For example, a deed for a property in fee simple conveyed to a couple restricting the couple’s ability to resell the property without the seller’s consent was an unreasonable restraint on alienation. (Bonnell v. McLaughlin (1916) 173 Cal. 213, 214-216.) The court in Bonnell noted that the right to sell one’s property is essential to ownership “where a fee simple is conveyed.” (Id. at 216.)

Another example of an unreasonable restraint on alienation is a limitation on when the grantee may sell property granted to them in fee simple by a will. In Wharton, a man left title to a tract of land to his three nieces in his will. The will stated that the nieces could not sell the property for a period of 20 years after the man’s death. In probate proceedings, the property was distributed to the nieces subject to the 20-year restriction. One niece then filed a partition action, where the court found the restriction to be in violation of Section 711 and held that the nieces “took the property free from that restriction.” (Wharton, 103 Cal.App.2d at 712.)

One of the nieces appealed to have the restriction upheld. The appellate court struck down the 20-year limitation, finding it to be an unreasonable restraint on alienation of the property. The court held that such a restraint is void whether it is included in a deed or a will, stating that “[t]he right to own property in fee simple, but with a restricted right to sell it, cannot be created either by deed or by agreement.” (Id. at 713.)

What is an example?

“Shawn” and “Julie” are in a relationship and decide to buy a house together with the idea that they will get married later, but that never happens. After years of owning the property together, they break up and Julie moves back to her mom’s house. After moving on with her life, Julie wants to sell the property but Shawn refuses because his new girlfriend likes living there. Unfortunately, Shawn also refuses to buy Julie out because it will raise the mortgage. Shawn is unconcerned, however, that he is unfairly holding hundreds of thousands of dollars in Julie’s equity hostage.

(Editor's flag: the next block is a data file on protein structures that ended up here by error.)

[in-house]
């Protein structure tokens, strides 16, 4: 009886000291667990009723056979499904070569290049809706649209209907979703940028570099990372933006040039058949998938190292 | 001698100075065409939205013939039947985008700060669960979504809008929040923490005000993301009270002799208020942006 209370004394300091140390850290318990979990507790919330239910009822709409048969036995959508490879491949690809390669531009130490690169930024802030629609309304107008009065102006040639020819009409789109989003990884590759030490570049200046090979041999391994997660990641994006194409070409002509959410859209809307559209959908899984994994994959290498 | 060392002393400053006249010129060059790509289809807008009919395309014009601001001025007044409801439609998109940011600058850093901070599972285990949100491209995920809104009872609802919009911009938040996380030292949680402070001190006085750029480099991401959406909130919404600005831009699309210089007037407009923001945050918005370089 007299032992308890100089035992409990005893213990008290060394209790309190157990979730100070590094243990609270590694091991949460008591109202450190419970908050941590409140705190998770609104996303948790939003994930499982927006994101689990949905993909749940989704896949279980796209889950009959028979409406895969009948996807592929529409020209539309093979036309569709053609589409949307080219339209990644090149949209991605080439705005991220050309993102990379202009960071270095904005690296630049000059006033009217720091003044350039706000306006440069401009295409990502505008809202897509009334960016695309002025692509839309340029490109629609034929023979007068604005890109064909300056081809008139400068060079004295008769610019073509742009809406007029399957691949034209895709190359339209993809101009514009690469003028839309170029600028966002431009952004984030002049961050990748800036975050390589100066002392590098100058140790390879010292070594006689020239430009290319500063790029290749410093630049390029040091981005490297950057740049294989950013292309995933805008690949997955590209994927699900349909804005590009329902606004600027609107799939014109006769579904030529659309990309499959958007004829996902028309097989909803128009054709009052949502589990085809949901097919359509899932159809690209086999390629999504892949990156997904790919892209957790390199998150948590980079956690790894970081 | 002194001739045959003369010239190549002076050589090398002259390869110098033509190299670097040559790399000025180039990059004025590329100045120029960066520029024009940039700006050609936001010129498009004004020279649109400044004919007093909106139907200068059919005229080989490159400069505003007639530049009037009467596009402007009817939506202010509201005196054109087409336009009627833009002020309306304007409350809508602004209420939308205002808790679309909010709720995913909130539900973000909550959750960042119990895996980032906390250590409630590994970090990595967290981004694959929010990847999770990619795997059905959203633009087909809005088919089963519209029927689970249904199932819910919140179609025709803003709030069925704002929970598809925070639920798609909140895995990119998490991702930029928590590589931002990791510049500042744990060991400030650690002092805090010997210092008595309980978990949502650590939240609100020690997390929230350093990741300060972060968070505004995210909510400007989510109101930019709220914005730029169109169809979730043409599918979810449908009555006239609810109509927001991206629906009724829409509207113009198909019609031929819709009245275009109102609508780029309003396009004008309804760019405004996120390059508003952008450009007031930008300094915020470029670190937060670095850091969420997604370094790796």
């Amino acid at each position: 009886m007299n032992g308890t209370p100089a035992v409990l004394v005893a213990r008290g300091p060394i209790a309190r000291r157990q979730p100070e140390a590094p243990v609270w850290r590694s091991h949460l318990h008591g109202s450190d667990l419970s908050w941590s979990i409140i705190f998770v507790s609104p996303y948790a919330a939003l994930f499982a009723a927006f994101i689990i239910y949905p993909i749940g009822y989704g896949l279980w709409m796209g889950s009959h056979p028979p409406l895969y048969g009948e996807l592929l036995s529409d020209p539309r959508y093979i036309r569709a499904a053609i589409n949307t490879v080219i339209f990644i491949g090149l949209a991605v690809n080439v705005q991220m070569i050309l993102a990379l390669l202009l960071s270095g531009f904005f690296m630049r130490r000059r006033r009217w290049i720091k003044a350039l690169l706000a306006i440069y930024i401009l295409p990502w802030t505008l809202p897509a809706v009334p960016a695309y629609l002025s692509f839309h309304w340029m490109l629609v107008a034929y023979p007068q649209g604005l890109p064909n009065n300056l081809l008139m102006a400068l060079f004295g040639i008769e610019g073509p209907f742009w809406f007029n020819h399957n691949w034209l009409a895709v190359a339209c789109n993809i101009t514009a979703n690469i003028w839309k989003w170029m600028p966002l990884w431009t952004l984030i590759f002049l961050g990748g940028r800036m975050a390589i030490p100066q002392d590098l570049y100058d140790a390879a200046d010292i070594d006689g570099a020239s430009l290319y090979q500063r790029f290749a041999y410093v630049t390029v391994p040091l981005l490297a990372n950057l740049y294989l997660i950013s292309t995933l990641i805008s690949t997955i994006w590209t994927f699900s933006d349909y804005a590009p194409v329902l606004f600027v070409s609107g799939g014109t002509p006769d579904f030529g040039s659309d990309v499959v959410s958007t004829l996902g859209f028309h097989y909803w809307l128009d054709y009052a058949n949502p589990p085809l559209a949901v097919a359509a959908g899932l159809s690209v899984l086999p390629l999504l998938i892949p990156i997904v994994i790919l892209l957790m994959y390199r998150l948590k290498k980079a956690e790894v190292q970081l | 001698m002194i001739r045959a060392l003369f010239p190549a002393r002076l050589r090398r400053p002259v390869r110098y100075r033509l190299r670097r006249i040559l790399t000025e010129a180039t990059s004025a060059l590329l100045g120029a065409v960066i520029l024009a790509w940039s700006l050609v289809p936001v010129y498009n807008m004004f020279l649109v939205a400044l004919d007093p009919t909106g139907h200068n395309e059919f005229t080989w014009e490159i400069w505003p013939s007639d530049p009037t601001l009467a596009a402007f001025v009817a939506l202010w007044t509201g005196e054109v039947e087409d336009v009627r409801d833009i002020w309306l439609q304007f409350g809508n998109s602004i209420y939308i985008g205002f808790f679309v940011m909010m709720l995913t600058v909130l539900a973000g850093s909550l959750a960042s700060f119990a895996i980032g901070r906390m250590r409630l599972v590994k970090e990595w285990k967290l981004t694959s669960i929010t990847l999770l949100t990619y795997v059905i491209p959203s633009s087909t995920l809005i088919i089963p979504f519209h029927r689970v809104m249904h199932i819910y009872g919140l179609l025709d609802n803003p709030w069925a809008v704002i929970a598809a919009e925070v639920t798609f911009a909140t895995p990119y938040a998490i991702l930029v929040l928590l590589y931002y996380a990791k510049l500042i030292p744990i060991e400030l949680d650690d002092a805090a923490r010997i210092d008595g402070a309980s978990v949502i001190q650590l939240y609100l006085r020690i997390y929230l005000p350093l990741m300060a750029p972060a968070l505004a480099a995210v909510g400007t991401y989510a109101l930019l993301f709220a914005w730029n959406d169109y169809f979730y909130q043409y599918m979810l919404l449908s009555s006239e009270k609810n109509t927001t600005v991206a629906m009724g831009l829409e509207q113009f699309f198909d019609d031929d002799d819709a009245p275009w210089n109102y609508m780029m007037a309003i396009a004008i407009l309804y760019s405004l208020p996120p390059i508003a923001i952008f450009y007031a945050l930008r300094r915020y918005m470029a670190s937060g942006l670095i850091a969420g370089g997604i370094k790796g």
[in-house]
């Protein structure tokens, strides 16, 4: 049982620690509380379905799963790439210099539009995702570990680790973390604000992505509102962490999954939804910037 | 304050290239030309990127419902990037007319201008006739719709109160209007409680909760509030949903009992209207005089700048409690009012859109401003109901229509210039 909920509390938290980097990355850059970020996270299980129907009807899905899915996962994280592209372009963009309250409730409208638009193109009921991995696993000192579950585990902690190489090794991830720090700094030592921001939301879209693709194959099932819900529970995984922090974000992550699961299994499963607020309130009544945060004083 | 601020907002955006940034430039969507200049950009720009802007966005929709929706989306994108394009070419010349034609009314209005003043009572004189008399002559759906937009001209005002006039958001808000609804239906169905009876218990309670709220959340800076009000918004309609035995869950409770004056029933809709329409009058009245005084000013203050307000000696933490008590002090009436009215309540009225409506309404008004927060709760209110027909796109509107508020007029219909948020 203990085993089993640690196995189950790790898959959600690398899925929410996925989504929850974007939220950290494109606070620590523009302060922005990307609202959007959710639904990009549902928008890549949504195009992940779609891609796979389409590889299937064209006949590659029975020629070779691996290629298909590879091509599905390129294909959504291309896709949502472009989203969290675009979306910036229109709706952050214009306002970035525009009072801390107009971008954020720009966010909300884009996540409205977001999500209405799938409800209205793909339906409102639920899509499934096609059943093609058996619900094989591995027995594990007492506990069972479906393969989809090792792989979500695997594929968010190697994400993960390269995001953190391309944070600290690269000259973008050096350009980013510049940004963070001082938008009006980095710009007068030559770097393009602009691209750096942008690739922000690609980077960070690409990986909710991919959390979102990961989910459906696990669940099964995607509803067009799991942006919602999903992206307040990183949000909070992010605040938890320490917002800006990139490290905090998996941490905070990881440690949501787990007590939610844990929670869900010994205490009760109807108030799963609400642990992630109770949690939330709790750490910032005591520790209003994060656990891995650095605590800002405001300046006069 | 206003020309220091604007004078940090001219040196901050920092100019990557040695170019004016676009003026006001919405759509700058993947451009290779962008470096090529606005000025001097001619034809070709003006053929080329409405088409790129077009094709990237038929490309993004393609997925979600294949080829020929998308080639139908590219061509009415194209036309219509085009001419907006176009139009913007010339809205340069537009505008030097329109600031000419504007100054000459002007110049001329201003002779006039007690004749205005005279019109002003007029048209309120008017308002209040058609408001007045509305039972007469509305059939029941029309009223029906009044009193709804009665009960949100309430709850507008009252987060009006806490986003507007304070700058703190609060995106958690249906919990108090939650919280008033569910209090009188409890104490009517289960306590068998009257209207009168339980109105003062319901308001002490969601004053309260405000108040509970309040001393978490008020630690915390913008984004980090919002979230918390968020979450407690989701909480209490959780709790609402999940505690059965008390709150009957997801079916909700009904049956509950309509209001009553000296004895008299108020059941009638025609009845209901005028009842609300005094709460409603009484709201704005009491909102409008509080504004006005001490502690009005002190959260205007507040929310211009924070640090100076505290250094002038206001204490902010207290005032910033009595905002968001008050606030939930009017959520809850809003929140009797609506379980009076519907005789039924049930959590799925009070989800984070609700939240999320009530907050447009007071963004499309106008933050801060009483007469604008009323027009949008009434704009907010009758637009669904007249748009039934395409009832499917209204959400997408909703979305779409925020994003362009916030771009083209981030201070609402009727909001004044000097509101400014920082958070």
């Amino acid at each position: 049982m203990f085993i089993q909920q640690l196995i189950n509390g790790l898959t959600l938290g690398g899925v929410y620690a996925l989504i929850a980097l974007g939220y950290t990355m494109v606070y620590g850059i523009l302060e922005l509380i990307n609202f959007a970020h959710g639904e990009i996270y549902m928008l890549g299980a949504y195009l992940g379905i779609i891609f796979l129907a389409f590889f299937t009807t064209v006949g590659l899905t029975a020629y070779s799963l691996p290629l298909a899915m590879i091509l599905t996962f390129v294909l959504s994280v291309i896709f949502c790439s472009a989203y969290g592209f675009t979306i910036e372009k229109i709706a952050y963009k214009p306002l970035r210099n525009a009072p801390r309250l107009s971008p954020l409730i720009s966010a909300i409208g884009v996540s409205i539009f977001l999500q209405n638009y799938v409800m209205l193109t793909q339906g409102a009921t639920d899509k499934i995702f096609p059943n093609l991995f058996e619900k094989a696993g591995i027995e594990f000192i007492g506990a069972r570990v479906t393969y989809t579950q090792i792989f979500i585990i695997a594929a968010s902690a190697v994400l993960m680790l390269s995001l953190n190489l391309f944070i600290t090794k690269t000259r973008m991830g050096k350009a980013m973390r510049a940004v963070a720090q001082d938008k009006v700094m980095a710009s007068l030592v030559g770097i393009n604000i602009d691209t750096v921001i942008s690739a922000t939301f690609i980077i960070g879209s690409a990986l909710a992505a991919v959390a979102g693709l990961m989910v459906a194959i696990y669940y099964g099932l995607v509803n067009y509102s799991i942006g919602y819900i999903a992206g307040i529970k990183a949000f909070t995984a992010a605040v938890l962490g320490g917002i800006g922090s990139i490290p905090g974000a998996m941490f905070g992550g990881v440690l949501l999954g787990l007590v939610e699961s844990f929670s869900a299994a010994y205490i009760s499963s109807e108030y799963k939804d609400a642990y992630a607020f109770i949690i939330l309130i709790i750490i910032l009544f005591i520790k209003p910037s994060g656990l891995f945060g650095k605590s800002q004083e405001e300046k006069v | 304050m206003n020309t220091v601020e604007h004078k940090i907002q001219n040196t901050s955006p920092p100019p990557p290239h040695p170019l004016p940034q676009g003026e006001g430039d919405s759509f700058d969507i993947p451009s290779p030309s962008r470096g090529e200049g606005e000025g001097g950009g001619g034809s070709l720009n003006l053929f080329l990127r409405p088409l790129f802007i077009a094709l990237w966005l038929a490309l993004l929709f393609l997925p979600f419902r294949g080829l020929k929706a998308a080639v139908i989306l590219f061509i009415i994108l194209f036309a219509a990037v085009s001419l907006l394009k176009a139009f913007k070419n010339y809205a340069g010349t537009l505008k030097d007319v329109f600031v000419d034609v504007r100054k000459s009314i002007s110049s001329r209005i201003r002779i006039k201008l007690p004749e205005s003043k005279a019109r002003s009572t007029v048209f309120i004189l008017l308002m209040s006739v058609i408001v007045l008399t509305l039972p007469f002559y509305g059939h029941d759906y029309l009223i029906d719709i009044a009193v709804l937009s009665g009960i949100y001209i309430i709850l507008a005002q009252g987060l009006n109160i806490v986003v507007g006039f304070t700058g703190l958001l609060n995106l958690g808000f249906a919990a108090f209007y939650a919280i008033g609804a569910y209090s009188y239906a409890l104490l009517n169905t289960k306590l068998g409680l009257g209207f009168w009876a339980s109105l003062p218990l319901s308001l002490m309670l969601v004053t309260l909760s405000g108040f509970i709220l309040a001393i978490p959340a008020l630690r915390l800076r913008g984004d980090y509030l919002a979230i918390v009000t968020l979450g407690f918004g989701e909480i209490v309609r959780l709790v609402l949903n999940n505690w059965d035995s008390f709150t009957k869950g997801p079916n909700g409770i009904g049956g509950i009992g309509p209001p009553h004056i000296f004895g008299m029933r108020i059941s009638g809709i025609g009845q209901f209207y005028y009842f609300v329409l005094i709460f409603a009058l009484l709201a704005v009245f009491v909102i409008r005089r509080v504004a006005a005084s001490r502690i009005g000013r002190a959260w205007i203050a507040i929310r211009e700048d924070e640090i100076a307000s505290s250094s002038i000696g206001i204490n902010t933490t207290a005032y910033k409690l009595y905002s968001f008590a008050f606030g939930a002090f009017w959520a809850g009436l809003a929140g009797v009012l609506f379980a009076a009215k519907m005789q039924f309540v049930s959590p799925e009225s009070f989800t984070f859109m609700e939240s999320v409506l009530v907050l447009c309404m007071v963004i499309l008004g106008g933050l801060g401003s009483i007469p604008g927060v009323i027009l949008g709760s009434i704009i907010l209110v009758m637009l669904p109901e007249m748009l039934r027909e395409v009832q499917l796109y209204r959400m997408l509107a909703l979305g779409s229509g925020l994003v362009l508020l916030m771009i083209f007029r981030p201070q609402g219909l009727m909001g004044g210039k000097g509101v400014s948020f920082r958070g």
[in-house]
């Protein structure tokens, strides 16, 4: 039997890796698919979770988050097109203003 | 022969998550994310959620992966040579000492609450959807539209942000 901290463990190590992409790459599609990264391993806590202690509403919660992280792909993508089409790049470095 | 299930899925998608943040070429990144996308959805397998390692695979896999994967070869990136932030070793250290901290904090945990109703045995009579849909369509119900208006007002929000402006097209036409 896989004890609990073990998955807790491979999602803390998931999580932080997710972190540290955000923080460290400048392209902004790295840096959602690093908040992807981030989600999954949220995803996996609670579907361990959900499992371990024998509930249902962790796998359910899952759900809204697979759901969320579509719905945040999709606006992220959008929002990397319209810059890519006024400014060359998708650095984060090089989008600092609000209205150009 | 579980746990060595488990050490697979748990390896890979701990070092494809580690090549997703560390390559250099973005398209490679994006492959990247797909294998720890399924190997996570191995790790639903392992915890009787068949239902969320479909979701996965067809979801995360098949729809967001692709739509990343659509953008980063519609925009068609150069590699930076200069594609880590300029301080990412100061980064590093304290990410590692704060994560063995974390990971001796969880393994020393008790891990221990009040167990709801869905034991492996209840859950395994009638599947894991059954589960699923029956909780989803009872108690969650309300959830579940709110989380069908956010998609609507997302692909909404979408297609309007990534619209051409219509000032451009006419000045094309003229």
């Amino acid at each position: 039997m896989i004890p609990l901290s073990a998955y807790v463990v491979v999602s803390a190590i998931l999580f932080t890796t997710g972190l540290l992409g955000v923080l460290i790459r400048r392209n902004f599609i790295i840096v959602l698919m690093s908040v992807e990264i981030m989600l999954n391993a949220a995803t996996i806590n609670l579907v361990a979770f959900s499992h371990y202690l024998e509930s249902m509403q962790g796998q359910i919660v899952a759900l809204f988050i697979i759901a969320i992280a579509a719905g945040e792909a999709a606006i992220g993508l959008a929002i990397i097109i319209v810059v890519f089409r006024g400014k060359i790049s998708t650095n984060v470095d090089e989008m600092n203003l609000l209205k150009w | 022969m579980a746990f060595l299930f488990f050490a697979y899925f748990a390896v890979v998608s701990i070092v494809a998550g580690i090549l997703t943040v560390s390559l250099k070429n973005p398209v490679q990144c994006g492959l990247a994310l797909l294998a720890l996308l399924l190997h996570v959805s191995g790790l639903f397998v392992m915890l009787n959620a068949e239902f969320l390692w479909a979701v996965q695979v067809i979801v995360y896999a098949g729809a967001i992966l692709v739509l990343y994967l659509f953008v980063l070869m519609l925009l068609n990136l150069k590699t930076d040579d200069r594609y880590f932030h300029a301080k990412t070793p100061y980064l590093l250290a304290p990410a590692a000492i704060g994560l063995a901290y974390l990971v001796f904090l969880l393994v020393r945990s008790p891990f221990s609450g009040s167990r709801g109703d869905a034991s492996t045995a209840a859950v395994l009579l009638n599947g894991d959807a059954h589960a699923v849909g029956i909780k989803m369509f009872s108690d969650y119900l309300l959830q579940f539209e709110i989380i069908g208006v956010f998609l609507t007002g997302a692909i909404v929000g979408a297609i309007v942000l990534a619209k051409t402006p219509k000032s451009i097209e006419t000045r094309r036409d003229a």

As such, Julie is left with no choice other than to file a partition action. During that action, Shawn makes up the story that Julie agreed to let him live there for the rest of his life. Shawn argues that based on this agreement, the partition should be denied. Julie objects to Shawn’s argument, however, that he is attempting to enforce an unreasonable restraint on alienation. Ultimately, the Court rejects Shawn’s argument and the property is sold through a partition so Julie can receive her equity interest and move on with her life.

How can the attorneys at Underwood Law Firm, P.C. help?

Restraints on alienation, whether in a deed, will, or other ownership agreement, are invalid if they are unreasonable. It is important to understand that in some situations, like in condominium or low-income housing developments, certain restraints are given more leeway because of the nature of the property interests and public policies involved. In situations where property is conveyed in fee simple, restraints on how the grantee may later sell the property are more likely to be invalidated.

For more information on this or other Real Estate Law topics, visit the website for the Underwood Law Firm.